The Orioles would slide Cabrera over to second base and hope he rebounds from a subpar 2013. The Indians get Bailey while throwing in second-base prospect Wendle, who hit .295 with some power in Class A. Wendle was old for the league, but scouts like his bat. The Reds give up the best player in the deal, but would still have a strong rotation with Johnny Cueto, Mat Latos, Mike Leake, Tony Cingrani and Norris (with Aroldis Chapman still a possibility with Bryan Price replacing Dusty Baker as manager). Moving back to the National League should help Norris; he has two years remaining until free agency and will cost about $5 million less than Bailey in 2014, money the Reds can spend elsewhere, maybe on an outfielder. Wright is a back-end rotation prospect and Wendle could replace Brandon Phillips down the road.
Rockies: Trade Tulowitzki, Fowler, acquire Polanco, Hanson, Cishek, Nicolino, Marisnick
It's time for the Rockies to end all those Tulowitzki trade rumors and do something about rebuilding this franchise. The Pirates need a middle-of-the-order bat. The Marlins need to acquire some major league players. One of the big problems the Rockies have is so much of their payroll is tied up in just two players, Tulowitzki and Carlos Gonzalez. The team is going nowhere, needs depth and the farm system isn't highly rated. Enter the Pirates.
The Rockies get one of the top outfield prospects in the minors in Polanco, who hit .285/.356/.434 with 38 steals while reaching Triple-A at the age of 21. He may need a little more seasoning but isn't far away from the majors. Hanson becomes the Rockies' shortstop of the future. For the Pirates, they have to absorb Tulowitzki's contract -- he's signed through 2020 (with a 2021 team option) -- and maybe it's too much for their taste, but they're not going to be a postseason regular riding just Andrew McCutchen. The MVP needs help. And with McCutchen and Starling Marte plus options like Jose Tabata, Andrew Lambo, Travis Snider and Jerry Sands, the Pirates can still piece together a good outfield trio for 2014 and beyond.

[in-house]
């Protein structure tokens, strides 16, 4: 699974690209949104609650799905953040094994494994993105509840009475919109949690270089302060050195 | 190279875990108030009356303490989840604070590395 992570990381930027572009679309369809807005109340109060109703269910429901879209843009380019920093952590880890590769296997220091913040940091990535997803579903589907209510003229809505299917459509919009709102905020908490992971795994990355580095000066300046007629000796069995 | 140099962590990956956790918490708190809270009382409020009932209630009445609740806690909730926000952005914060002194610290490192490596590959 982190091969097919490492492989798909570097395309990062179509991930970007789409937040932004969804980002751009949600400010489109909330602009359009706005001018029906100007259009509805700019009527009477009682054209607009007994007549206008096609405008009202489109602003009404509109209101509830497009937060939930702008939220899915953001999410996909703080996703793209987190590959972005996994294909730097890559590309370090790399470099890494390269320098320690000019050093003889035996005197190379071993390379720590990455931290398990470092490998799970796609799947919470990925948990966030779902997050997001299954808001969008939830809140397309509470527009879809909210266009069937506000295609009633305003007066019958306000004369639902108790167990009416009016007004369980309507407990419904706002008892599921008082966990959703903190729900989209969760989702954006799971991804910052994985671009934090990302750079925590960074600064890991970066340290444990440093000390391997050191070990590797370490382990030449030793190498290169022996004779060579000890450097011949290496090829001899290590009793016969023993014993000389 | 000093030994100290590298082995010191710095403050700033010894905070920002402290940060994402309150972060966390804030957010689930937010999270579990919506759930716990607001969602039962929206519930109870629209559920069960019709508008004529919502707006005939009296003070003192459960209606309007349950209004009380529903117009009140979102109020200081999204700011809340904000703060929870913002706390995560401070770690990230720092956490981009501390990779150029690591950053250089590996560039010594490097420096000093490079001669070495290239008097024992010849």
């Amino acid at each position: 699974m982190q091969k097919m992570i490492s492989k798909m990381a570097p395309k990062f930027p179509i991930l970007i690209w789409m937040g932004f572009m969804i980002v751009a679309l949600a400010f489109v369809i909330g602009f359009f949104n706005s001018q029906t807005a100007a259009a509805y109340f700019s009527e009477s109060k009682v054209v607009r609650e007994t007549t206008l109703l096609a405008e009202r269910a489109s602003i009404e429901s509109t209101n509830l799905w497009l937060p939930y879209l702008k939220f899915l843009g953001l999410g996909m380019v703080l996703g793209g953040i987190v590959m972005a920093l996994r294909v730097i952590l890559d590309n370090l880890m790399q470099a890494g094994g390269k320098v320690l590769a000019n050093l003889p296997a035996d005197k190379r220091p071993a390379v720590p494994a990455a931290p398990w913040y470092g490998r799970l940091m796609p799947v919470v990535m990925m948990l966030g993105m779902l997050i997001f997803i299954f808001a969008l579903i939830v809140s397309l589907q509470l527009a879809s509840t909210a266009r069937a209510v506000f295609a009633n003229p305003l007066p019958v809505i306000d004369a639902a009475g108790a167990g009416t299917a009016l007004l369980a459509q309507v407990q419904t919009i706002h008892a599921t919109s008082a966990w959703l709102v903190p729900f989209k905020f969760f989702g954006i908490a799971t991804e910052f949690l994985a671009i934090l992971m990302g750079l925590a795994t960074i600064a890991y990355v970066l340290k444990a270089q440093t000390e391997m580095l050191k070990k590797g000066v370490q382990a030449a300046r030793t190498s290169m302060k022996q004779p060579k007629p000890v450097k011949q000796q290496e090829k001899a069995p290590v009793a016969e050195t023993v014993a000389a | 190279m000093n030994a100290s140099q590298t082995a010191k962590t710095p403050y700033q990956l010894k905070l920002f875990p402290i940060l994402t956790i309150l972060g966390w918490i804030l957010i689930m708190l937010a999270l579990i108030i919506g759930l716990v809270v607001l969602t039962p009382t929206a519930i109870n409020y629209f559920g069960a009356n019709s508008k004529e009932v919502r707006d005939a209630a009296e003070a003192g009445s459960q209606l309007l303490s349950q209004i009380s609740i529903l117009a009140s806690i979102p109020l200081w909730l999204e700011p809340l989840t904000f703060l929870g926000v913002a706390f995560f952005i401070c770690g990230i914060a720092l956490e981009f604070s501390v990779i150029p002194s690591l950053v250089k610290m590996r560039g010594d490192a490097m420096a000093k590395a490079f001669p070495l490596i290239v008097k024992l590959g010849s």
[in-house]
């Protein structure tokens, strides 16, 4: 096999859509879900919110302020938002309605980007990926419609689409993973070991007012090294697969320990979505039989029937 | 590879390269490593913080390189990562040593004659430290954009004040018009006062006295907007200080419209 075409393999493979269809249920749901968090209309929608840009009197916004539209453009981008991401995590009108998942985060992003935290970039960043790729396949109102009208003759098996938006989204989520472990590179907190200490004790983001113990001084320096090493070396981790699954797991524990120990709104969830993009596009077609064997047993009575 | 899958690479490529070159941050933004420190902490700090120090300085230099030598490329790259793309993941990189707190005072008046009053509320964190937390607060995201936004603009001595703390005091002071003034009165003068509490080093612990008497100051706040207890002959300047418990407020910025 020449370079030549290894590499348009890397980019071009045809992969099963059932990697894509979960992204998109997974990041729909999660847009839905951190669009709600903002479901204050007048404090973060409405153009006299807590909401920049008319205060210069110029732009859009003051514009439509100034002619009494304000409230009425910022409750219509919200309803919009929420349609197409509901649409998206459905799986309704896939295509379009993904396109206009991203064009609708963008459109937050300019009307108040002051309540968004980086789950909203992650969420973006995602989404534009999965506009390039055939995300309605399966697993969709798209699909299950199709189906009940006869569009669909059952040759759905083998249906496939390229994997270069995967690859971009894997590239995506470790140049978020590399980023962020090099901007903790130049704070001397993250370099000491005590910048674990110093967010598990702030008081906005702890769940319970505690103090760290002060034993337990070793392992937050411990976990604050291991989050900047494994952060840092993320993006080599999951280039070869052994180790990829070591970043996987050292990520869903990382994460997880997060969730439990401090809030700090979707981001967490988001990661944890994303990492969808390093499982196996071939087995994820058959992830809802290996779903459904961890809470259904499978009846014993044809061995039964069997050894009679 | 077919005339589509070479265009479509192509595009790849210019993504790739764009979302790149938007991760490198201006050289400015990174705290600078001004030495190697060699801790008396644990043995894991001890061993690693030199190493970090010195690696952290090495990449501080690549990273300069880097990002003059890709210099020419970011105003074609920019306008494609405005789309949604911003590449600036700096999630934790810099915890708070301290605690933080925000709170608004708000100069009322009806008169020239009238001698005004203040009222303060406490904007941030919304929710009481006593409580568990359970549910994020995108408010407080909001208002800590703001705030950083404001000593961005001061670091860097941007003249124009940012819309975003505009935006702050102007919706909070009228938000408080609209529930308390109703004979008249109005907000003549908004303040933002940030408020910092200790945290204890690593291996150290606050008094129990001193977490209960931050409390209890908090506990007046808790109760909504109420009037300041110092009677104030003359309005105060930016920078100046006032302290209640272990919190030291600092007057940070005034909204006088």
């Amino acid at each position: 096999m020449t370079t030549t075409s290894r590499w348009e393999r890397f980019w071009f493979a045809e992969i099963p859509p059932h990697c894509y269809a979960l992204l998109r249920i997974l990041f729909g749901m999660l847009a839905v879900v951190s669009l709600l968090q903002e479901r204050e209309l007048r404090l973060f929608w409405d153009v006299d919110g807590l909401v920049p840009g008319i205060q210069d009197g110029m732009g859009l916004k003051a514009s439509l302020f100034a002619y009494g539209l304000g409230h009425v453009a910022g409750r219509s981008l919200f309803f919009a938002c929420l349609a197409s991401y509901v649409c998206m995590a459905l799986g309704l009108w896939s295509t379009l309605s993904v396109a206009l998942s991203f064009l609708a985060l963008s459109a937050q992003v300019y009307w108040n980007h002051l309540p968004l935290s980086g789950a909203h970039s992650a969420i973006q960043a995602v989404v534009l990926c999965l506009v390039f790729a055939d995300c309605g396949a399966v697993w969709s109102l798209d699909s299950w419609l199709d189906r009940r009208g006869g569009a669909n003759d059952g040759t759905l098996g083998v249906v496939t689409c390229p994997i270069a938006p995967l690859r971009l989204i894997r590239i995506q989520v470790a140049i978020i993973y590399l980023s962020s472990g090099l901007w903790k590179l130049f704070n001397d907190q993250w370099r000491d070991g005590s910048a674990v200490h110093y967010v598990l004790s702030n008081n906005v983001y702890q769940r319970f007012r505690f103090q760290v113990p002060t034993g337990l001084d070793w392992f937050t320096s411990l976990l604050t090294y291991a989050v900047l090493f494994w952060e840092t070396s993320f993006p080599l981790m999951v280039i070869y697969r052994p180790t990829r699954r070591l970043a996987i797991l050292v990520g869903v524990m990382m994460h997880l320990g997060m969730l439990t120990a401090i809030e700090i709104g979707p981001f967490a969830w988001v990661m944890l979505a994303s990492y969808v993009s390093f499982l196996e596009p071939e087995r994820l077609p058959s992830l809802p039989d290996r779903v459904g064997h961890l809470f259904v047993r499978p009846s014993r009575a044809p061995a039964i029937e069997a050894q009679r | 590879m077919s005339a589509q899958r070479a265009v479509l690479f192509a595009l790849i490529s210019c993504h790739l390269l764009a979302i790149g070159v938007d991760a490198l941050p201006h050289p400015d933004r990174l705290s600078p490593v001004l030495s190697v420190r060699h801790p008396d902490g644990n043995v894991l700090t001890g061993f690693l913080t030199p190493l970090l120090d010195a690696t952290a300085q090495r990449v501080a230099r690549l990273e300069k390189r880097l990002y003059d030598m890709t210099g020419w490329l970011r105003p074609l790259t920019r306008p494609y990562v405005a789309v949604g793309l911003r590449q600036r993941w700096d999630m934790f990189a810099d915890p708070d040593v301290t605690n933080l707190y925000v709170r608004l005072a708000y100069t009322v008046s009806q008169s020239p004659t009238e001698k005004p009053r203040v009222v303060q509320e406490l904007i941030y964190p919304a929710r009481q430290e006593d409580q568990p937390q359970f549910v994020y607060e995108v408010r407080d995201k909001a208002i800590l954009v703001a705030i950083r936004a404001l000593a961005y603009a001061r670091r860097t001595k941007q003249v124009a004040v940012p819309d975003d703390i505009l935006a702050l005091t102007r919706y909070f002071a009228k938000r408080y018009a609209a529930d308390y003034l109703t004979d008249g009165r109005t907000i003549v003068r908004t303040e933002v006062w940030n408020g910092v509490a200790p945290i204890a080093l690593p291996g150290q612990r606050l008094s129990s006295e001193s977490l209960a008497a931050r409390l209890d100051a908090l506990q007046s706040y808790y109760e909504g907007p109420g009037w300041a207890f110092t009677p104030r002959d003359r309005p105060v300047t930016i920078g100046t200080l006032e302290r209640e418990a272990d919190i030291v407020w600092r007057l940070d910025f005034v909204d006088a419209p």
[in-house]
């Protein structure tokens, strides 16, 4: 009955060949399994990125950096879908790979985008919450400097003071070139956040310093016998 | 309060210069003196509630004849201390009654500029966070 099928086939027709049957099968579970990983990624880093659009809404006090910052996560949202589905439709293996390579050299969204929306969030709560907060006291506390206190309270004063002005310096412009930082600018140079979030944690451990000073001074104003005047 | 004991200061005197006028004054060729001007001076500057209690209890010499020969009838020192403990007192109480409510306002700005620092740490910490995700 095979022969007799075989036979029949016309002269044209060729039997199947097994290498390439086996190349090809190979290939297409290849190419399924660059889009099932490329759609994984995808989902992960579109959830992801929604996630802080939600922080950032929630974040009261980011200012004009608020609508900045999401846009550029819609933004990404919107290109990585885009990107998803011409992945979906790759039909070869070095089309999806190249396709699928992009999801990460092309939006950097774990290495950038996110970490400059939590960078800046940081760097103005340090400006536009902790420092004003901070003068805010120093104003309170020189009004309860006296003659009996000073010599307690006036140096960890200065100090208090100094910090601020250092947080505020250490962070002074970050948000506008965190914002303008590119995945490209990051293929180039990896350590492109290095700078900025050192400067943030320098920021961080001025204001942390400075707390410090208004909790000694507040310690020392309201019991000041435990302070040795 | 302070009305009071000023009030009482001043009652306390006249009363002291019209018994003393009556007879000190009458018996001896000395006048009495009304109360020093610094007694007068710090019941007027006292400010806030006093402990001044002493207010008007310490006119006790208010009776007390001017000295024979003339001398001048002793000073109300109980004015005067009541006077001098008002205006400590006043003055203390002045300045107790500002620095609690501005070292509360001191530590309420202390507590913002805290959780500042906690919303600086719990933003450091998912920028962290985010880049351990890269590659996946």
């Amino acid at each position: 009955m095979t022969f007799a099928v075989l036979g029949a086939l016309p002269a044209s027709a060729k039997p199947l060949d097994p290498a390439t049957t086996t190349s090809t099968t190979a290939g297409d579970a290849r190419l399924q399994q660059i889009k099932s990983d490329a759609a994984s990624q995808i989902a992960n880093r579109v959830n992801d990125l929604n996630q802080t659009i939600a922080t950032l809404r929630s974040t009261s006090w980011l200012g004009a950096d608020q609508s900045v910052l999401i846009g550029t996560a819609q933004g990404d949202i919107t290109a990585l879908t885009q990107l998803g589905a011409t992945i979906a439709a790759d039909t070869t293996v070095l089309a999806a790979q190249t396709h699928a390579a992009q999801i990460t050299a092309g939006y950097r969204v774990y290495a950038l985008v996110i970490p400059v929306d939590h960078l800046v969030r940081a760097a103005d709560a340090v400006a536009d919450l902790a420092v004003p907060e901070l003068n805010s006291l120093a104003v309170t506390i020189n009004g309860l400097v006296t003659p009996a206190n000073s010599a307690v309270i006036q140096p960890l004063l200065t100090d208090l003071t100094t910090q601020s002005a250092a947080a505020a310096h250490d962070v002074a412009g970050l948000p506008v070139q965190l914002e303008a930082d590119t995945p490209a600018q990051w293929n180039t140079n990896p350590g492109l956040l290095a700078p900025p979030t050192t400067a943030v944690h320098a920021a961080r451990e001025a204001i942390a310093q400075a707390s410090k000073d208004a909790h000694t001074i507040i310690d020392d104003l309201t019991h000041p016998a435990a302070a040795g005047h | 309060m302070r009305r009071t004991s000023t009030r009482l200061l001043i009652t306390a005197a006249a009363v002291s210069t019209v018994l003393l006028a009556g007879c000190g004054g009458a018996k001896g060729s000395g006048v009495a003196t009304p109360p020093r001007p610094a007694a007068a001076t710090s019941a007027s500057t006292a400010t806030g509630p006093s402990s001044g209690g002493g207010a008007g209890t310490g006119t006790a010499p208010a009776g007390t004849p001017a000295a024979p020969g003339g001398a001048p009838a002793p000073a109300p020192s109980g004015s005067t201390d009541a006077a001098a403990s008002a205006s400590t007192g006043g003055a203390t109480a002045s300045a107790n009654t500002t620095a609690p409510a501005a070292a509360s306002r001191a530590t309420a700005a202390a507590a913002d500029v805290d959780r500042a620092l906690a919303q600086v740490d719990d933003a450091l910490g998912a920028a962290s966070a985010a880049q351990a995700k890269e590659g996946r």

The Marlins would get a center fielder to put between Giancarlo Stanton and Christian Yelich, while the Rockies get a closer (they could then flip Cishek during the season if they wanted), a top pitching prospect in Nicolino and outfield prospect in Marisnick from the Marlins, and Mercer from the Pirates to help shore up their middle infield.
Cubs, White Sox, Yankees
White Sox: Trade Sale, Reed, acquire Edwards, Soler, Sanchez, Almonte, Nuno
OK, OK, OK, the White Sox aren't going to trade Sale -- especially to their city rivals. But we can dream, right? And there's no denying the White Sox are a franchise in need of a reboot, with talent issues on the 40-man roster and in the minors. Sale is an enticing trade bait since he's signed through 2019 and would help get some talent to the South Side as the team rebuilds.
The Cubs have a deep list of prospects, but what they don't have is an ace. They give the White Sox their top pitching prospect in Edwards, who came over from the Rangers in the Matt Garza trade last summer. Edwards dominated Class A, allowing just 76 hits in 116.1 innings while striking out 155 -- and giving up just one home run. The White Sox also get Cuban outfielder Soler, a powerfully built 21-year-old who could reach the majors in 2015. Desperately in need of a catcher, from the Yankees the White Sox get Sanchez, the Yankees' top prospect who can be dealt with the signing of Brian McCann. Almonte and Nuno are cheap roster fillers who have some potential to contribute.
Olt and Vogelbach are blocked in Cubs land by Kris Bryant and Anthony Rizzo, so they go to the Yankees. Olt can replace Alex Rodriguez at third base -- immediately -- and Vogelbach would give the Yankees a power-hitting prospect for first base or DH.